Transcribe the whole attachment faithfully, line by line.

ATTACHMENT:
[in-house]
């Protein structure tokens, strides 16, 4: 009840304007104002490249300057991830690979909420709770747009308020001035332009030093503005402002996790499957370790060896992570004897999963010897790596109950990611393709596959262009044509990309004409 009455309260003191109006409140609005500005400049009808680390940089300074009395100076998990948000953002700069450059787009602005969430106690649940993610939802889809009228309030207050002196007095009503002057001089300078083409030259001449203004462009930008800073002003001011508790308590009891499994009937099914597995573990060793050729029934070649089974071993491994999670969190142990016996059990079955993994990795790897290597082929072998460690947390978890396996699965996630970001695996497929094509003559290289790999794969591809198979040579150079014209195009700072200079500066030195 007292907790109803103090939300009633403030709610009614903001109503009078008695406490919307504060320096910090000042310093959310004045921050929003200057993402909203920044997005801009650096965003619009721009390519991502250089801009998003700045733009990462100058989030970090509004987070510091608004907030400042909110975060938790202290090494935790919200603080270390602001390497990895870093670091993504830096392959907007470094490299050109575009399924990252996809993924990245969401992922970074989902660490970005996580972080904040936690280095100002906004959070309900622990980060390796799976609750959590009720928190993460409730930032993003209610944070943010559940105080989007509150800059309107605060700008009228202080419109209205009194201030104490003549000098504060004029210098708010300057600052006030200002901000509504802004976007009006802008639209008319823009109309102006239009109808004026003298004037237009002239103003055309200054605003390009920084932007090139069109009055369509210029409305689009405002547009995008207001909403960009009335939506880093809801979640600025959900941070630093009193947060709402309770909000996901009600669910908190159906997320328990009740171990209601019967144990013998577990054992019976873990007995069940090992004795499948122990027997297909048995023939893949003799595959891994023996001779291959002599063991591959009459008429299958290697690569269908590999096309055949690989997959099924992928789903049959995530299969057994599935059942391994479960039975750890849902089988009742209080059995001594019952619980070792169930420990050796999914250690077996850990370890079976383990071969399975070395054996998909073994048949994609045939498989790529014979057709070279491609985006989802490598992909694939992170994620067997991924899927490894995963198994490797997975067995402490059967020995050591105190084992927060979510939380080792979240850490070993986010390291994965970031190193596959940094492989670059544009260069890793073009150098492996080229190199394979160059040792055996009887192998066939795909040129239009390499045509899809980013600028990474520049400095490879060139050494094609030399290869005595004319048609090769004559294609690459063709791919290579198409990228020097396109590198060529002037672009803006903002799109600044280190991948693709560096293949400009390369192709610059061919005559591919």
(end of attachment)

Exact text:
[in-house]
């Protein structure tokens, strides 16, 4: 009840304007104002490249300057991830690979909420709770747009308020001035332009030093503005402002996790499957370790060896992570004897999963010897790596109950990611393709596959262009044509990309004409 009455309260003191109006409140609005500005400049009808680390940089300074009395100076998990948000953002700069450059787009602005969430106690649940993610939802889809009228309030207050002196007095009503002057001089300078083409030259001449203004462009930008800073002003001011508790308590009891499994009937099914597995573990060793050729029934070649089974071993491994999670969190142990016996059990079955993994990795790897290597082929072998460690947390978890396996699965996630970001695996497929094509003559290289790999794969591809198979040579150079014209195009700072200079500066030195 007292907790109803103090939300009633403030709610009614903001109503009078008695406490919307504060320096910090000042310093959310004045921050929003200057993402909203920044997005801009650096965003619009721009390519991502250089801009998003700045733009990462100058989030970090509004987070510091608004907030400042909110975060938790202290090494935790919200603080270390602001390497990895870093670091993504830096392959907007470094490299050109575009399924990252996809993924990245969401992922970074989902660490970005996580972080904040936690280095100002906004959070309900622990980060390796799976609750959590009720928190993460409730930032993003209610944070943010559940105080989007509150800059309107605060700008009228202080419109209205009194201030104490003549000098504060004029210098708010300057600052006030200002901000509504802004976007009006802008639209008319823009109309102006239009109808004026003298004037237009002239103003055309200054605003390009920084932007090139069109009055369509210029409305689009405002547009995008207001909403960009009335939506880093809801979640600025959900941070630093009193947060709402309770909000996901009600669910908190159906997320328990009740171990209601019967144990013998577990054992019976873990007995069940090992004795499948122990027997297909048995023939893949003799595959891994023996001779291959002599063991591959009459008429299958290697690569269908590999096309055949690989997959099924992928789903049959995530299969057994599935059942391994479960039975750890849902089988009742209080059995001594019952619980070792169930420990050796999914250690077996850990370890079976383990071969399975070395054996998909073994048949994609045939498989790529014979057709070279491609985006989802490598992909694939992170994620067997991924899927490894995963198994490797997975067995402490059967020995050591105190084992927060979510939380080792979240850490070993986010390291994965970031190193596959940094492989670059544009260069890793073009150098492996080229190199394979160059040792055996009887192998066939795909040129239009390499045509899809980013600028990474520049400095490879060139050494094609030399290869005595004319048609090769004559294609690459063709791919290579198409990228020097396109590198060529002037672009803006903002799109600044280190991948693709560096293949400009390369192709610059061919005559591919």